ASHA Highlights Need for Increased Understanding and Acceptance This Stuttering Awareness Week

More Than 70 Million People Worldwide Stutter, But Myths Persist

May 9, 2024

(Rockville, MD) To promote greater understanding and acceptance of stuttering, the American Speech-Language-Hearing Association (ASHA) is focusing on educating the public this National Stuttering Awareness Week.

More than 70 million people worldwide stutter—including an estimated 3 million Americans. Generally, stuttering begins in childhood—and manifests in a variety of ways. Although some people repeat sounds in words, others have breaks in their speech, difficulties starting sentences, and/or physical tension when they speak. An individual’s stuttering can even vary day-to-day—or situationally.

“There are many myths about stuttering that can lead to harmful misunderstandings and outright stigmatization,” said Tena McNamara, AuD, CCC-A/SLP, 2024 ASHA President. “However, more education can help eradicate such myths. We want people to know that stuttering is not at all an indicator of a person’s intelligence, nor is it a psychological disorder or something people can control by just ‘taking their time,’ ‘slowing down’ or ‘relaxing.’”

McNamara continued: “Unfortunately, many people who stutter say they’ve been mocked or bullied—in childhood and adulthood. Such experiences can take a toll. We all have the power to change that by being respectful, patient, non-judgmental, and accepting.”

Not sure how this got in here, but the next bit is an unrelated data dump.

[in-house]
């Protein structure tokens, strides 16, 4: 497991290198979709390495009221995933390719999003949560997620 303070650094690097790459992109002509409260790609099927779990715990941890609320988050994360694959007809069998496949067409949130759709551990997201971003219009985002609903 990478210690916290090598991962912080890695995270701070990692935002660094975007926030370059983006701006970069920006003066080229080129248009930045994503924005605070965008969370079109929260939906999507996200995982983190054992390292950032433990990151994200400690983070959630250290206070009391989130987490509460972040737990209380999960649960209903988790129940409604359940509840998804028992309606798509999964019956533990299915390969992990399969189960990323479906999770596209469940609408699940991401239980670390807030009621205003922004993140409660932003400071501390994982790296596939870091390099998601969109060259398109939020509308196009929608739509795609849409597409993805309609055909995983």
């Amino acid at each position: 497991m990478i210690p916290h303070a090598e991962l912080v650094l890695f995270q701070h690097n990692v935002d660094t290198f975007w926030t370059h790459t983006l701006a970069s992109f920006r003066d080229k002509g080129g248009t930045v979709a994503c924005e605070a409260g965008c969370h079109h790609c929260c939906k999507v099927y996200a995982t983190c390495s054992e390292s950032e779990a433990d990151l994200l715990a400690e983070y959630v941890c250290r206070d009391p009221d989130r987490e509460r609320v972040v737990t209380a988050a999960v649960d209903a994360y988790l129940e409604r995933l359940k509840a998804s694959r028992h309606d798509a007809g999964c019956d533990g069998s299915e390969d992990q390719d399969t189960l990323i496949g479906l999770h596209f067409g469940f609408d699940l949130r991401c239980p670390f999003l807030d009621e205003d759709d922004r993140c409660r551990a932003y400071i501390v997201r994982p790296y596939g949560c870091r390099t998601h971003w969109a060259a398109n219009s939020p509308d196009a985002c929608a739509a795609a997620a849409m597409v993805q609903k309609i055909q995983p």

The Facts About Stuttering

ASHA encourages the public to learn the facts about stuttering. One important fact is that some people who stutter think of their speech as a different way of talking—and are proud of their resilience and confidence speaking.

That outlook aligns with contemporary intervention and treatment approaches for stuttering. Today, treatment by speech-language pathologists often focuses on improving confidence and reducing avoidance of speaking—as opposed to only speaking fluently. It also debunks the myth that the goal of treatment is to “cure” or “overcome” stuttering. In fact, some speech therapy goals may be to help people:

  • Stutter in an easier way with less tension
  • Feel better about speaking
  • Improve overall communication

Tips for Communicating With People Who Stutter

Often, people who stutter are not given the opportunity to speak or finish their sentences—at times by people who are well intended. The tips below can help avoid that and other unfortunate day-to-day situations:

  • Be patient. It may take an extra moment for a person to get their thoughts out. Give them the courtesy of time and understanding.
  • Don’t speak for the person. You may think you are helping by finishing a person’s sentence for them. However, you shouldn’t assume you know what they’re trying to say.
  • Be kind. Bullying or making fun of someone who stutters is never okay.
  • Be aware of your body language. Don’t look away when someone stutters. Stay engaged in the conversation. Be considerate—and use positive body language.
  • Educate yourself. Consider whether what you think you know about stuttering is accurate. Listen to people who stutter themselves. ASHA provides numerous educational resources, as do other organizations that focus on stuttering.

For more information and resources, including public service announcements about stuttering, visit ASHA’s website.

About the American Speech-Language-Hearing Association (ASHA)
ASHA is the national professional, scientific, and credentialing association for 234,000 members, certificate holders, and affiliates who are audiologists; speech-language pathologists; speech, language, and hearing scientists; audiology and speech-language pathology assistants; and students. Audiologists specialize in preventing and assessing hearing and balance disorders as well as providing audiologic treatment, including hearing aids. Speech-language pathologists (SLPs) identify, assess, and treat speech, language, and swallowing disorders.

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